Silver rises 5 percent as metals continue upswing

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NEW YORK (AP) — Gold and silver prices are sharply higher ahead of the long holiday weekend.

Gold rose $18.50, or 1.4 percent, to $1,318.60 an ounce on Friday. Silver had an even bigger rise, jumping $1.03, or 5 percent, to $21.42 an ounce.

Precious metals are having a great 2014 — gold is up 10 percent, silver 11 percent — following huge declines the year before. Gold fell nearly 30 percent in 2013; silver fell 36 percent.

Silver tends to be more volatile than gold, which has wider interest among investors, said Sterling Smith, a commodities analyst with Citigroup. So when gold rose earlier this week, it was expected that silver would have to play catch-up, Smith said.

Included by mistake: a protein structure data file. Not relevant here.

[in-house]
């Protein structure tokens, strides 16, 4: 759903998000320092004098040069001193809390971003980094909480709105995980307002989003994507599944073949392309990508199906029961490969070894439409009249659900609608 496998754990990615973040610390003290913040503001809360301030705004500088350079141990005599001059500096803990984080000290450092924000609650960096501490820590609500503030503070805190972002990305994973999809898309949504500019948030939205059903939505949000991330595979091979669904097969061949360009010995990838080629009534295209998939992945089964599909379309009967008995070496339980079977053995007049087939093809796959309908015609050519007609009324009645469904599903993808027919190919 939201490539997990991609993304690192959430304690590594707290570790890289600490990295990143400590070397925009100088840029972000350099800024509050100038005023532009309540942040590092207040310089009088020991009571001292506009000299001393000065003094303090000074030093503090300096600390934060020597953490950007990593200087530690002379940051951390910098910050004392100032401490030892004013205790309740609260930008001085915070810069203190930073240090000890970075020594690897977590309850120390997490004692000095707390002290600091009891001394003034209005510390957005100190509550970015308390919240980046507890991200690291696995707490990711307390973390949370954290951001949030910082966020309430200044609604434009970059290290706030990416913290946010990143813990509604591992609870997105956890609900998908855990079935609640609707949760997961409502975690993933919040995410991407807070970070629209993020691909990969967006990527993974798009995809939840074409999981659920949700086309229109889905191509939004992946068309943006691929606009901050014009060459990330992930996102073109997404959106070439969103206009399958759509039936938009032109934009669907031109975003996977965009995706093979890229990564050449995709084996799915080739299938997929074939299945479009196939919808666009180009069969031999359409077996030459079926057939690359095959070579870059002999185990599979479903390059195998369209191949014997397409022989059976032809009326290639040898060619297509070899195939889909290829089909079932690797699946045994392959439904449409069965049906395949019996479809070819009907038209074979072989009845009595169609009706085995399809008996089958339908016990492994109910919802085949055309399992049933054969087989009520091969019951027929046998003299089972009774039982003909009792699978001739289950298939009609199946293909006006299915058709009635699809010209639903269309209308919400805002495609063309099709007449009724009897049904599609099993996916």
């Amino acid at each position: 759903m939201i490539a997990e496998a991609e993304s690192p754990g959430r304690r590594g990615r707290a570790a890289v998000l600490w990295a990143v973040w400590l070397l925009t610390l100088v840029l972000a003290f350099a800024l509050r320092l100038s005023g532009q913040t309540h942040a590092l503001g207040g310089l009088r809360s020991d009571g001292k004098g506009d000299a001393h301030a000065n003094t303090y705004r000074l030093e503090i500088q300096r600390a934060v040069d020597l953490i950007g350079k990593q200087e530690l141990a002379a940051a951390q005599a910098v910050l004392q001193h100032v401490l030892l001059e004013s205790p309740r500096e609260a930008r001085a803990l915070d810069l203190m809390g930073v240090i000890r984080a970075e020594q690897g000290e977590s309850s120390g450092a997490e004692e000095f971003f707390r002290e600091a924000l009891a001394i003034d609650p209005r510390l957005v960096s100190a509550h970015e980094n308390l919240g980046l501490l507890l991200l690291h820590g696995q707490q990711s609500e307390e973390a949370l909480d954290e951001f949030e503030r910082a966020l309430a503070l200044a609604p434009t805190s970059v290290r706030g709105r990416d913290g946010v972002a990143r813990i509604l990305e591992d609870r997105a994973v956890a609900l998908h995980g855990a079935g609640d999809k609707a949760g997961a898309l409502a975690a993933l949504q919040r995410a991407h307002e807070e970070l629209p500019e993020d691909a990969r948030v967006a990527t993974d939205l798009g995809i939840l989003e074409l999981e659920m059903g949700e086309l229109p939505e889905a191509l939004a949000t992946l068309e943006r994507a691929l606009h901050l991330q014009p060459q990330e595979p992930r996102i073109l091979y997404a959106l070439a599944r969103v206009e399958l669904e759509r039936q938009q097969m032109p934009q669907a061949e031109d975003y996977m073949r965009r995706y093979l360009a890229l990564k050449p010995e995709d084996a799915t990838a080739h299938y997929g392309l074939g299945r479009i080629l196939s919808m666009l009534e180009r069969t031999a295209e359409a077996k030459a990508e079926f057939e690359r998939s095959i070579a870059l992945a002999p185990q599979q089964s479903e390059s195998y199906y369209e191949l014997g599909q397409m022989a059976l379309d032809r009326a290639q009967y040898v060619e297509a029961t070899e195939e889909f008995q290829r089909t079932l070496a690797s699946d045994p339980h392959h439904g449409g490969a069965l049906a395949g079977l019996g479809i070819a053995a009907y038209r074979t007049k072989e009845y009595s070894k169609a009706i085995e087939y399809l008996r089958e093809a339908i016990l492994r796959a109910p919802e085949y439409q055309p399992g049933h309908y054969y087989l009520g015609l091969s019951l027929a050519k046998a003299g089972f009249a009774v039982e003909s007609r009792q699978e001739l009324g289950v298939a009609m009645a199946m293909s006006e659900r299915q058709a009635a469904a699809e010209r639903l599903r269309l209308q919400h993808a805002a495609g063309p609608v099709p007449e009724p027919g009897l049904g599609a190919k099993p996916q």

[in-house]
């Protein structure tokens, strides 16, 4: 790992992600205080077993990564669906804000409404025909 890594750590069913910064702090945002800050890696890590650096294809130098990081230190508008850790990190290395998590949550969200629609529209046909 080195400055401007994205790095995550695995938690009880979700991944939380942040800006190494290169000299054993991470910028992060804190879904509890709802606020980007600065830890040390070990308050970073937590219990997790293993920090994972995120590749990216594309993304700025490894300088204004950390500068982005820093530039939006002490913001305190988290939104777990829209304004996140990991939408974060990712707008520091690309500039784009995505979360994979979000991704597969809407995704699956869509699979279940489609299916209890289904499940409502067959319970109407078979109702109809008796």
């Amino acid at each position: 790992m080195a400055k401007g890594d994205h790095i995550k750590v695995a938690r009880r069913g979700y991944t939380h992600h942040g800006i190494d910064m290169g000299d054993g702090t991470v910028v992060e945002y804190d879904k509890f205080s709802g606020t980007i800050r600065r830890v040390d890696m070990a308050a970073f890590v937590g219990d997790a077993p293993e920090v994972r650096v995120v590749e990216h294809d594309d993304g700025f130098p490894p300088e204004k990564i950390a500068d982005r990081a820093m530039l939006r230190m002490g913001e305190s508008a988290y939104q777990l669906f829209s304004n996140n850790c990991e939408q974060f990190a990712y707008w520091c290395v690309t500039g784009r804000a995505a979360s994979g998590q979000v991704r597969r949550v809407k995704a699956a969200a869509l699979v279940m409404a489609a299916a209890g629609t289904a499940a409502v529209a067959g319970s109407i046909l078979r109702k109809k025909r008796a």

"The silver market has been underperforming gold all year and that tends to correct itself over time," Smith said.

Other metals also rose. March palladium futures rose $6.50, or 1 percent, to $737.60 an ounce. April platinum rose $13.50, also 1 percent, to $1,430.10 an ounce and high-grade copper futures rose a penny, or 0.4 percent, to $3.26 a pound.

Agricultural commodities were mixed. March wheat rose 3 cents, or 0.5 percent, to $5.985 a bushel while corn rose 5 cents, or 1 percent, to $4.45 a bushel. Soybeans for March delivery fell 7 cents, or 0.5 percent, to $13.38.

In energy trading, crude oil fell 5 cents to $100.30 a barrel. Heating oil rose 5 cents to $3.08 a gallon and natural gas, after surging 8 percent the day before, was basically unchanged at $5.21 per thousand cubic feet. Wholesale gasoline futures rose 3 cents, or 1 percent, to $2.80 a gallon.

U.S. markets will be closed Monday for Presidents' Day.

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